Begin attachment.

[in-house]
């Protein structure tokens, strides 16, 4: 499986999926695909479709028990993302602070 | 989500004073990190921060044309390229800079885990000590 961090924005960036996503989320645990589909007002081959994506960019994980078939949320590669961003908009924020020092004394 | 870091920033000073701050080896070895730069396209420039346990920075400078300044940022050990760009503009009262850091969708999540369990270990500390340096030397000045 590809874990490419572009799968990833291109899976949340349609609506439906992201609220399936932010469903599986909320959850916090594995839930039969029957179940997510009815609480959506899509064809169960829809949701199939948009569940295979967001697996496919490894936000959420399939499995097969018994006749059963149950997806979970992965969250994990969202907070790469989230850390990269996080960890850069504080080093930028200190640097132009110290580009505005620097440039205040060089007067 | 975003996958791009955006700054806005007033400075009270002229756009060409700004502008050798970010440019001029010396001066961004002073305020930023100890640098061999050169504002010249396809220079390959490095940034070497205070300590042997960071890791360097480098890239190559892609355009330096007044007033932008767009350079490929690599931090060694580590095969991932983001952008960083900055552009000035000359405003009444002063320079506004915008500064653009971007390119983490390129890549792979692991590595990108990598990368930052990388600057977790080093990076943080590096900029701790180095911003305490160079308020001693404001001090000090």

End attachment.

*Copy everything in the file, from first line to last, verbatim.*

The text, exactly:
[in-house]
């Protein structure tokens, strides 16, 4: 499986999926695909479709028990993302602070 | 989500004073990190921060044309390229800079885990000590 961090924005960036996503989320645990589909007002081959994506960019994980078939949320590669961003908009924020020092004394 | 870091920033000073701050080896070895730069396209420039346990920075400078300044940022050990760009503009009262850091969708999540369990270990500390340096030397000045 590809874990490419572009799968990833291109899976949340349609609506439906992201609220399936932010469903599986909320959850916090594995839930039969029957179940997510009815609480959506899509064809169960829809949701199939948009569940295979967001697996496919490894936000959420399939499995097969018994006749059963149950997806979970992965969250994990969202907070790469989230850390990269996080960890850069504080080093930028200190640097132009110290580009505005620097440039205040060089007067 | 975003996958791009955006700054806005007033400075009270002229756009060409700004502008050798970010440019001029010396001066961004002073305020930023100890640098061999050169504002010249396809220079390959490095940034070497205070300590042997960071890791360097480098890239190559892609355009330096007044007033932008767009350079490929690599931090060694580590095969991932983001952008960083900055552009000035000359405003009444002063320079506004915008500064653009971007390119983490390129890549792979692991590595990108990598990368930052990388600057977790080093990076943080590096900029701790180095911003305490160079308020001693404001001090000090």